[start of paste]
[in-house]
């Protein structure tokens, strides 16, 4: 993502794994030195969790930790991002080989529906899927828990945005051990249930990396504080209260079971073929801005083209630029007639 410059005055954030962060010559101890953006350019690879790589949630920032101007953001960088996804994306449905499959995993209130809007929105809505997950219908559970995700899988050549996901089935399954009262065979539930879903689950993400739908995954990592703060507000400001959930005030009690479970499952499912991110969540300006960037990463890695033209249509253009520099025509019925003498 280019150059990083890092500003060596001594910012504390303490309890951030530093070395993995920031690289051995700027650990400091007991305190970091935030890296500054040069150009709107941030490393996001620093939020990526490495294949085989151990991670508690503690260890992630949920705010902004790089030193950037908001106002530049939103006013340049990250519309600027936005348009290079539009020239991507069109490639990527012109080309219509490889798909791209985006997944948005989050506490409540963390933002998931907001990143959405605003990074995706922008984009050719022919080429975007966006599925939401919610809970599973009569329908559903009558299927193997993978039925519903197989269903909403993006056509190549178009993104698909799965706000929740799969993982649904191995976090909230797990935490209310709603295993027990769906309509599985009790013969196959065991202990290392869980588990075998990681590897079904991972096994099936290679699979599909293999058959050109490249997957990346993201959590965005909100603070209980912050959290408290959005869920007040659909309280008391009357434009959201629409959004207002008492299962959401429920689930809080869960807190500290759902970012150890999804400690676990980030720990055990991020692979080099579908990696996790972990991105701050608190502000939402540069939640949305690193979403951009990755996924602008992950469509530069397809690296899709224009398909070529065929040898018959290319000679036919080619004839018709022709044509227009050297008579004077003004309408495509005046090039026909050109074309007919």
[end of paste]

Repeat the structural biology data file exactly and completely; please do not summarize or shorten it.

[in-house]
């Protein structure tokens, strides 16, 4: 993502794994030195969790930790991002080989529906899927828990945005051990249930990396504080209260079971073929801005083209630029007639 410059005055954030962060010559101890953006350019690879790589949630920032101007953001960088996804994306449905499959995993209130809007929105809505997950219908559970995700899988050549996901089935399954009262065979539930879903689950993400739908995954990592703060507000400001959930005030009690479970499952499912991110969540300006960037990463890695033209249509253009520099025509019925003498 280019150059990083890092500003060596001594910012504390303490309890951030530093070395993995920031690289051995700027650990400091007991305190970091935030890296500054040069150009709107941030490393996001620093939020990526490495294949085989151990991670508690503690260890992630949920705010902004790089030193950037908001106002530049939103006013340049990250519309600027936005348009290079539009020239991507069109490639990527012109080309219509490889798909791209985006997944948005989050506490409540963390933002998931907001990143959405605003990074995706922008984009050719022919080429975007966006599925939401919610809970599973009569329908559903009558299927193997993978039925519903197989269903909403993006056509190549178009993104698909799965706000929740799969993982649904191995976090909230797990935490209310709603295993027990769906309509599985009790013969196959065991202990290392869980588990075998990681590897079904991972096994099936290679699979599909293999058959050109490249997957990346993201959590965005909100603070209980912050959290408290959005869920007040659909309280008391009357434009959201629409959004207002008492299962959401429920689930809080869960807190500290759902970012150890999804400690676990980030720990055990991020692979080099579908990696996790972990991105701050608190502000939402540069939640949305690193979403951009990755996924602008992950469509530069397809690296899709224009398909070529065929040898018959290319000679036919080619004839018709022709044509227009050297008579004077003004309408495509005046090039026909050109074309007919």